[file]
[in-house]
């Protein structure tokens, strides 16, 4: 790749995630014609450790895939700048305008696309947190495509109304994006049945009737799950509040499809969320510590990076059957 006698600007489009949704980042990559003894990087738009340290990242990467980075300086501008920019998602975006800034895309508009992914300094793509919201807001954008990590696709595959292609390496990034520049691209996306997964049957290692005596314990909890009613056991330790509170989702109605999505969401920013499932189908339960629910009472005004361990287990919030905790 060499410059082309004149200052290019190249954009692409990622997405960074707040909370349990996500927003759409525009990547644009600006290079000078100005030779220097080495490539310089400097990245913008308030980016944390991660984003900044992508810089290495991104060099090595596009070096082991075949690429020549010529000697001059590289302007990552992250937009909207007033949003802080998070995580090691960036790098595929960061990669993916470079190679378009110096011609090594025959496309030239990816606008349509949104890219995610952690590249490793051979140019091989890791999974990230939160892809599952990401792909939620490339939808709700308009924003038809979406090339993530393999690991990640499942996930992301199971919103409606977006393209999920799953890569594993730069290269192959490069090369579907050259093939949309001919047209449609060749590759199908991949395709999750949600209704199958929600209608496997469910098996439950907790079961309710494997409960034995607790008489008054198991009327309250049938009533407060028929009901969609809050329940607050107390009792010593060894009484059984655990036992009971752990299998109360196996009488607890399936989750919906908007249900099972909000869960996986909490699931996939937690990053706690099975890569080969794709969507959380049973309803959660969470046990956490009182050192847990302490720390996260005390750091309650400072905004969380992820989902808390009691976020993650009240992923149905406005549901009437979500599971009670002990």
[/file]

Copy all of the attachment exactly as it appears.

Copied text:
[in-house]
């Protein structure tokens, strides 16, 4: 790749995630014609450790895939700048305008696309947190495509109304994006049945009737799950509040499809969320510590990076059957 006698600007489009949704980042990559003894990087738009340290990242990467980075300086501008920019998602975006800034895309508009992914300094793509919201807001954008990590696709595959292609390496990034520049691209996306997964049957290692005596314990909890009613056991330790509170989702109605999505969401920013499932189908339960629910009472005004361990287990919030905790 060499410059082309004149200052290019190249954009692409990622997405960074707040909370349990996500927003759409525009990547644009600006290079000078100005030779220097080495490539310089400097990245913008308030980016944390991660984003900044992508810089290495991104060099090595596009070096082991075949690429020549010529000697001059590289302007990552992250937009909207007033949003802080998070995580090691960036790098595929960061990669993916470079190679378009110096011609090594025959496309030239990816606008349509949104890219995610952690590249490793051979140019091989890791999974990230939160892809599952990401792909939620490339939808709700308009924003038809979406090339993530393999690991990640499942996930992301199971919103409606977006393209999920799953890569594993730069290269192959490069090369579907050259093939949309001919047209449609060749590759199908991949395709999750949600209704199958929600209608496997469910098996439950907790079961309710494997409960034995607790008489008054198991009327309250049938009533407060028929009901969609809050329940607050107390009792010593060894009484059984655990036992009971752990299998109360196996009488607890399936989750919906908007249900099972909000869960996986909490699931996939937690990053706690099975890569080969794709969507959380049973309803959660969470046990956490009182050192847990302490720390996260005390750091309650400072905004969380992820989902808390009691976020993650009240992923149905406005549901009437979500599971009670002990």